You may have missed… edible food defrosting sensor, social spider hunting and new ovarian cancer test

A self-powered, edible, food defrosting sensor

Italian researchers have developed the first self-powered, and edible, defrosting sensor, which could one day be used to detect improper freezing of food.

It’s composed of a galvanic cell with an aqueous electrolyte solution that generates an electrical current, but only at temperatures above the freezing point of the solution (when the product is defrosting).

Then, a colour changing system indicator, based on red cabbage juice, produces an irreversible shift from reddish purple to blue when the galvanic cell produces electrical current – providing information about defrosting events.

The two parts are bound together by a block of beeswax and the temperature at which the sensor reacts can be tuned between 0 and −50 °C by changing the salts present, or their concentration, in the electrolyte solution.

The new device has been described in a study published in ACS Sensors, and the authors suggest that “as a sensor, it could be used by the workers in the supply chain, while as a detector, it could be useful for end consumers, ensuring that the food was properly frozen during the whole supply chain.”

Holding sensor 850
This first self-powered, and edible, defrosting sensor, could one day be used to detect improper freezing of food. Credit: IIT-Istituto Italiano di Tecnologia

A simple new test for ovarian cancer

A global study into rare mucinous ovarian cancer could help oncologists recommend the best treatment for women who are diagnosed with the condition early.

Using a microscope to examine the tissue of 604 patients, scientists looked for two different “patterns of invasion” – the way that cancer cells invade ovarian tissue.

They found that the infiltrative pattern of invasion, in which cancer cells spread in an uneven, haphazard way through ovarian tissue, was associated with poorer health outcomes. Whereas the other expansile pattern of invasion, where cancer cells expand through ovarian tissue in a more orderly manner, was associated with better prognoses.

Read more: Endometriosis may be linked to ovarian cancer – but it’s not all bad news.

This suggests that oncologists can better predict which patients may have better or worse prognoses and can target treatment accordingly.

“Knowing this in the early stage of the disease means we can identify patients who could benefit from additional chemotherapy following surgery to remove their ovaries,” explains lead author Dr Nicki Meagher, who completed her PhD in the Molecular Oncology group in the University of New South Wales School of Clinical Medicine.

The research has been published in the journal Clinical Cancer Research.

New virus discovered at La Trobe University officially named Latrobevirus

In 2019, researchers from La Trobe University in Australia discovered a virus that attacks the disease-causing Fusobacterium. This bacterium recruits other harmful bacteria into a biofilm to cause periodontitis – severe gum infection – and potentially helps certain cancers grow and spread.

Latrobe virus
Transmission Electron Micrograph image of Latrobevirus with long ≈310 nanometer tail and icosahedral head diameter of ≈88 nm. Credit: Kabwe et al 2019, Scientific Reports, DOI: 10.1038/s41598-019-45549-6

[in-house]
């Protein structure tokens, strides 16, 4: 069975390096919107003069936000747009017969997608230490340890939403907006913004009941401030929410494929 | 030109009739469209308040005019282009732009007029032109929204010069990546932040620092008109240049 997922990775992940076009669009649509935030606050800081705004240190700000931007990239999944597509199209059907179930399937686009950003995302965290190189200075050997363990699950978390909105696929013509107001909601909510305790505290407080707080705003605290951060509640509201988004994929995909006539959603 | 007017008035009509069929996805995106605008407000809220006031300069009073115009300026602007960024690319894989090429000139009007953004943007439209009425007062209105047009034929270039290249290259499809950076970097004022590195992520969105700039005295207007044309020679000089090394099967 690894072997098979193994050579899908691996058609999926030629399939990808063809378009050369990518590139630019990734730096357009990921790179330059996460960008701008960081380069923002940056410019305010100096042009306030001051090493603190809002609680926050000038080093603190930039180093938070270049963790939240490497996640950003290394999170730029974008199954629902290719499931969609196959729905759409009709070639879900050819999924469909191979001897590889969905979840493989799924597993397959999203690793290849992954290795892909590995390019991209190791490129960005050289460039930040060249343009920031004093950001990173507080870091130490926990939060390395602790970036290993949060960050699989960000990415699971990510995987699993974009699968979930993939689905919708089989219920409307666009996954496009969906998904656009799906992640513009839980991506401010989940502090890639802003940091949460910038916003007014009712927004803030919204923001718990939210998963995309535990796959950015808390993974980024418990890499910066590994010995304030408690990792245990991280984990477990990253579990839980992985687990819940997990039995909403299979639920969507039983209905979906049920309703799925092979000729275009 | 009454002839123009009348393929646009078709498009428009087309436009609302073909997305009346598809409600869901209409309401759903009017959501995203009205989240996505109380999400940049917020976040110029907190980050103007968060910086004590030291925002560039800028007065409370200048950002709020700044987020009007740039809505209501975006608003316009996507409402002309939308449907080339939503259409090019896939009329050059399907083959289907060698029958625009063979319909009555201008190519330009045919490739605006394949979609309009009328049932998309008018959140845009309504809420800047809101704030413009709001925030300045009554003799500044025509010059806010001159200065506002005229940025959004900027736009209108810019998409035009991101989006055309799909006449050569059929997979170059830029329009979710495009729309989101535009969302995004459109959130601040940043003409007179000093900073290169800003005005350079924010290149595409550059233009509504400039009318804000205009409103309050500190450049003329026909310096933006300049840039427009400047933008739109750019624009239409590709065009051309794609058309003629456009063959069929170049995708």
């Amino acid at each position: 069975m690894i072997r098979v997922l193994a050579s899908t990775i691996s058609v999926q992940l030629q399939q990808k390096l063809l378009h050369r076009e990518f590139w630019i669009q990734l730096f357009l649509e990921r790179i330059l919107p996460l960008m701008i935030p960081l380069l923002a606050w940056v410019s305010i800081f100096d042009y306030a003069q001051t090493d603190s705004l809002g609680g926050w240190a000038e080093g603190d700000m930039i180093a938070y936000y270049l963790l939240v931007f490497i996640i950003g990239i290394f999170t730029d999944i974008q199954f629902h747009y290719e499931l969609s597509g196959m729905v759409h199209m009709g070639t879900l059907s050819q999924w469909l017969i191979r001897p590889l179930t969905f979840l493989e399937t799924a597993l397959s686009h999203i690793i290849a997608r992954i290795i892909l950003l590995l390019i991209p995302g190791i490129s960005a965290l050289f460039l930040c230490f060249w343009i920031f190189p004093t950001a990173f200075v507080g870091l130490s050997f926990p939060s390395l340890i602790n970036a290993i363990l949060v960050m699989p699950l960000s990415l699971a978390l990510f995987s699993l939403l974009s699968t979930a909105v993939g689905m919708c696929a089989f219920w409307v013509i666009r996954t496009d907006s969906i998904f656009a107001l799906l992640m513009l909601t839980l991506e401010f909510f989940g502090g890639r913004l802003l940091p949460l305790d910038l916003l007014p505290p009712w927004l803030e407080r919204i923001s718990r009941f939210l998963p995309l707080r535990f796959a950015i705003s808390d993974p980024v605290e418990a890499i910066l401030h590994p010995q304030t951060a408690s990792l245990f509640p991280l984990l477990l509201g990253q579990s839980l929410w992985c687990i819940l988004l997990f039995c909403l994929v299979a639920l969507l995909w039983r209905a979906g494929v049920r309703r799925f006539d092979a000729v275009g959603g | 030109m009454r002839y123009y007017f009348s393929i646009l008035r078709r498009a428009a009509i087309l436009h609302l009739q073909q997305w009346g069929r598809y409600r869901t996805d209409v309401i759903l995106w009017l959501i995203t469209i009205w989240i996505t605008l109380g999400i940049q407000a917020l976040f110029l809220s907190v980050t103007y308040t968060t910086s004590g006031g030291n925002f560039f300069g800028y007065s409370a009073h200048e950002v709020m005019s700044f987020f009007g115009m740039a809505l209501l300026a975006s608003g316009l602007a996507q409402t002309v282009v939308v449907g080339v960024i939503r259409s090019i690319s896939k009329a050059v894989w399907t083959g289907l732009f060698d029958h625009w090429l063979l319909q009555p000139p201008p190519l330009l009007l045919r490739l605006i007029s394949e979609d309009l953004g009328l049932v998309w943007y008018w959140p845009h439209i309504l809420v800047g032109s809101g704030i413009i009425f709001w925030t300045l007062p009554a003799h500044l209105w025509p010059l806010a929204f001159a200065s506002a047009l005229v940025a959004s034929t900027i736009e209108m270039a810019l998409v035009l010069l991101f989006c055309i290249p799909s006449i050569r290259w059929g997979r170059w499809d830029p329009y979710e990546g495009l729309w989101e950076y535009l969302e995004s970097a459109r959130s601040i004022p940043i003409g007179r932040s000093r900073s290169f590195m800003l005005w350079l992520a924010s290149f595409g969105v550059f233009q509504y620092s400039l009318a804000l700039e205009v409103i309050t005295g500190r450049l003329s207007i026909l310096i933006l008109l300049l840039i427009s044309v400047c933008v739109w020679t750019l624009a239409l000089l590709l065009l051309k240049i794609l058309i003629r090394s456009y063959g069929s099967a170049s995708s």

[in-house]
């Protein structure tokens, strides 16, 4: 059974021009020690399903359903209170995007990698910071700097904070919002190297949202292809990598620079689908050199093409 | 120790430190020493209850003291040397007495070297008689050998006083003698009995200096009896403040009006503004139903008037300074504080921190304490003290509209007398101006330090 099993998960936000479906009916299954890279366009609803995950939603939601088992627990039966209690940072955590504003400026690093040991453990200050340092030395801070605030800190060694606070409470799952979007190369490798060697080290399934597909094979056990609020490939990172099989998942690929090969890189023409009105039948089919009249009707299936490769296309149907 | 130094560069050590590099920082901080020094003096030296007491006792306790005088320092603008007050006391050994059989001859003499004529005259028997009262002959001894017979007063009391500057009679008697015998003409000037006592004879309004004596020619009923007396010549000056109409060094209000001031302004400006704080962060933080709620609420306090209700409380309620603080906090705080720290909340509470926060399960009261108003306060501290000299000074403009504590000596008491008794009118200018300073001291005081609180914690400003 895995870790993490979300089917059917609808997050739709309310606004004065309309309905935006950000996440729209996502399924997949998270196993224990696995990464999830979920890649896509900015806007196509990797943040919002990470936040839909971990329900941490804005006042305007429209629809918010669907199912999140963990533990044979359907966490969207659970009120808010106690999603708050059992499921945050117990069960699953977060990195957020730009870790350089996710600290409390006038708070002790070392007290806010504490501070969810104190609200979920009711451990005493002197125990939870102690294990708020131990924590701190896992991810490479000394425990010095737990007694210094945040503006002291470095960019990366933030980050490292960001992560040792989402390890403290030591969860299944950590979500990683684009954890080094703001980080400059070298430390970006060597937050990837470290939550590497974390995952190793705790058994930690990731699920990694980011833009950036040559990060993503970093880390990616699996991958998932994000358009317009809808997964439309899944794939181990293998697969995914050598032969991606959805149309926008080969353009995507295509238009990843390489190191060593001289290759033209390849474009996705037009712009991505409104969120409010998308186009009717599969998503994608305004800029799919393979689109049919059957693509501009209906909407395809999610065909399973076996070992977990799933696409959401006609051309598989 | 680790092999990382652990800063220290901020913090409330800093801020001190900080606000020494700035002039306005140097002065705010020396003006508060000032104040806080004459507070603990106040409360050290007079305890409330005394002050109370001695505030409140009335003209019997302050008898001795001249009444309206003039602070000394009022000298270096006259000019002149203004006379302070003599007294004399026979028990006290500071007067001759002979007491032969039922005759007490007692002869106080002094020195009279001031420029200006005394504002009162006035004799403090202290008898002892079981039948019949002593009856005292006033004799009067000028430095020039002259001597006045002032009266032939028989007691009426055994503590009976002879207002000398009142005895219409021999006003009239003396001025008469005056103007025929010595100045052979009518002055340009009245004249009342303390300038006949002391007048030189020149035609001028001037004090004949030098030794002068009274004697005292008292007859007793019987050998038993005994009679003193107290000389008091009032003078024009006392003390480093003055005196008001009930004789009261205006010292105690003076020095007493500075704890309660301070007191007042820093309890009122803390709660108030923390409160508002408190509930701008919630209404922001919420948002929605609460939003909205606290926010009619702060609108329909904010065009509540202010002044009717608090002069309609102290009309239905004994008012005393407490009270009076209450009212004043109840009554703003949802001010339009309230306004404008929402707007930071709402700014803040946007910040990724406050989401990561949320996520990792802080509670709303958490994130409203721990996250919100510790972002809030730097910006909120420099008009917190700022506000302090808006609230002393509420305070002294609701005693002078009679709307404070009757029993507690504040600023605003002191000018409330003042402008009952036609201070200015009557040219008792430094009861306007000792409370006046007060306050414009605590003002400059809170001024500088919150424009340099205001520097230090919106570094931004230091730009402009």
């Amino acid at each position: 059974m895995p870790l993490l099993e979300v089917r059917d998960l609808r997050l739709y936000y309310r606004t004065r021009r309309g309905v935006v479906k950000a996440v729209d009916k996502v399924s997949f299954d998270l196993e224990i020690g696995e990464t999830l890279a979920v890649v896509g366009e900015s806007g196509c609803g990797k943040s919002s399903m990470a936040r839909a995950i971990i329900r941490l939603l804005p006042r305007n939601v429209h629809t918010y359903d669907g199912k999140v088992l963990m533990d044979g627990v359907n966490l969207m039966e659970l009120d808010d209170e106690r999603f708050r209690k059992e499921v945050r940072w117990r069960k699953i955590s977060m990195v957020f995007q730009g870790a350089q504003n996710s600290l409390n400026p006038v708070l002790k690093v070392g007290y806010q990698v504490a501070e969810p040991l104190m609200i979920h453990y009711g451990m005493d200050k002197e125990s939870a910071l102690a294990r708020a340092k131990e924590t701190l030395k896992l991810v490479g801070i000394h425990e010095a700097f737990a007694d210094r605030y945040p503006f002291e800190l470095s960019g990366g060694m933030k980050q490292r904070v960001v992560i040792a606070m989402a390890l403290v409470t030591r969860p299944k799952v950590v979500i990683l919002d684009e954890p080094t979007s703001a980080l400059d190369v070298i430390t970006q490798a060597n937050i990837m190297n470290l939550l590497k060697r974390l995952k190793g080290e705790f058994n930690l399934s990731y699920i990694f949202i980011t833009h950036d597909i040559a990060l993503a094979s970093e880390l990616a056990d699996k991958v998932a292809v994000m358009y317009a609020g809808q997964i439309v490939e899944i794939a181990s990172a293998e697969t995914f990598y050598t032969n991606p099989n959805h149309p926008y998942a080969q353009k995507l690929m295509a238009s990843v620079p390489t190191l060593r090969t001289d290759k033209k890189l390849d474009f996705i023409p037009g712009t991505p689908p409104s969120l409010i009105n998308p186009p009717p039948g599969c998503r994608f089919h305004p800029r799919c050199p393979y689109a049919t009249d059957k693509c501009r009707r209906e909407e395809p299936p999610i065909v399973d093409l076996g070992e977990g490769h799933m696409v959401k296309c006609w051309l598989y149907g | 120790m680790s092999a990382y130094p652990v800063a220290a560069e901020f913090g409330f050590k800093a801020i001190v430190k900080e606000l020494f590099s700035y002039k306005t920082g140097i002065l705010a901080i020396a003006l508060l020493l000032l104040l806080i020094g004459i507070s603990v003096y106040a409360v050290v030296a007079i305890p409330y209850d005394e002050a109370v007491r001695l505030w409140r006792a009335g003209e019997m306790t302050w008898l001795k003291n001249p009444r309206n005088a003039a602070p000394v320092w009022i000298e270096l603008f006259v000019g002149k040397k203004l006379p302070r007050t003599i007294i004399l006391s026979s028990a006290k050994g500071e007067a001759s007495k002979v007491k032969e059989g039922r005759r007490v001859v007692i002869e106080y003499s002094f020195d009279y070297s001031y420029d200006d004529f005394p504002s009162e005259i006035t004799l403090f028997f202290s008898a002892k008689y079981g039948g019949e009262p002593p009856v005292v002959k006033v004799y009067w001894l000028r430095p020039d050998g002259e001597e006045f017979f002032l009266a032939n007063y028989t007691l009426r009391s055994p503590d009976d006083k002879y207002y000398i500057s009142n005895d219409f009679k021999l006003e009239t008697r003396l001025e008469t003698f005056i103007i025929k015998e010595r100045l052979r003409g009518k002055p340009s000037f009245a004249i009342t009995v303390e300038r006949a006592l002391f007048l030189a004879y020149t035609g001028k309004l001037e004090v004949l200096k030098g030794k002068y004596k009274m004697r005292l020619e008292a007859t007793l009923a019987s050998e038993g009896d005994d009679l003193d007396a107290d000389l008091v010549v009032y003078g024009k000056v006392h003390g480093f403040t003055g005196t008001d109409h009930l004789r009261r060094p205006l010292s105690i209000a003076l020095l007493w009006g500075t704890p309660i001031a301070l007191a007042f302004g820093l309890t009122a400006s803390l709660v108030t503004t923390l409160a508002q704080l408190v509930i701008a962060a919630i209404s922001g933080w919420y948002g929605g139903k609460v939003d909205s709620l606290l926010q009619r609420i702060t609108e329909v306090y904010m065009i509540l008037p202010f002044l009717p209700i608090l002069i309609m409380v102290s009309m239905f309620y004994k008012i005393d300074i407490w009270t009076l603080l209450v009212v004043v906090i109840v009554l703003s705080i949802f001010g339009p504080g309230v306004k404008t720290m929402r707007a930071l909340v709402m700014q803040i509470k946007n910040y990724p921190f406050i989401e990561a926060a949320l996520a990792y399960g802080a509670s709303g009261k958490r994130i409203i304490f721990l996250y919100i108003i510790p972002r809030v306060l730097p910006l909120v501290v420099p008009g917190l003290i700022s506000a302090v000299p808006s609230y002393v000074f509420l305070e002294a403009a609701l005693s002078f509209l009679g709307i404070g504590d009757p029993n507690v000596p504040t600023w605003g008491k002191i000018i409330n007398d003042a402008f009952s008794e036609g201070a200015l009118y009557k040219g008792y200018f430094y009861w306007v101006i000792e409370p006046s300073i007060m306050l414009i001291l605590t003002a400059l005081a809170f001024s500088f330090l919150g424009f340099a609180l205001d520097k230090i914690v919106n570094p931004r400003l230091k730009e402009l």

This bacteriophage virus has now been officially recognised by the International Committee on Taxonomy of Viruses (ICTV), who have named it the Latrobevirus in recognition of its totally new taxonomic genus, or group.

“Prescribing antibiotics to kill an unwanted bacterium is like trying to kill an ant with a shotgun,” says lead researcher Joseph Tucci, associate professor in Clinical Pharmacy at La Trobe.

“You damage a lot in the process – whereas if you can introduce a bacteriophage that targets only one particular kind of bacteria, you can kill those bacteria with precision therapy without harming the rest of your microbiome.”

Social spiders have different ways of hunting in groups

Spiders are normally solitary animals, but a few species have evolved to be social – living in colonies where they share communal nests and childcare duties.

Now, findings from a new study in the Journal of Arachnology suggests that environmental conditions may have shaped how species developed different strategies of cooperating when hunting.

Researchers explored the different responses to prey stuck in the webs among three social species of velvet spiders – African social velvet spider (Stegodyphus mimosarum), Indian cooperative spider (Stegodyphus sarasinorum), and African Social Spider (Stegodyphus dumicola).

They investigated the number of spiders which engaged in attacking prey, the time it took for the first spiders to attack, and the size of the prey (using grasshoppers, locusts, and crickets), and found substantial differences between them.

Indian cooperative spider
Indian cooperative spider (Stegodyphus sarasinorum). Credit: Virginia Settepani

The African social velvet spider and African Social Spider live in the same locations and show cautious and choosy group hunting approaches, while the Indian cooperative spider has a more opportunistic approach.

“This indicates that where two different social species share the same habitat, they have evolved their own niches in response to competition between them,” says lead author, Dr Lena Grinsted, a senior lecturer in Zoology at the University of Portsmouth, in the UK.

And if you are interested in the fascinating lifestyle of spiders you might like to know about the giant tarantula which befriends tiny frogs.

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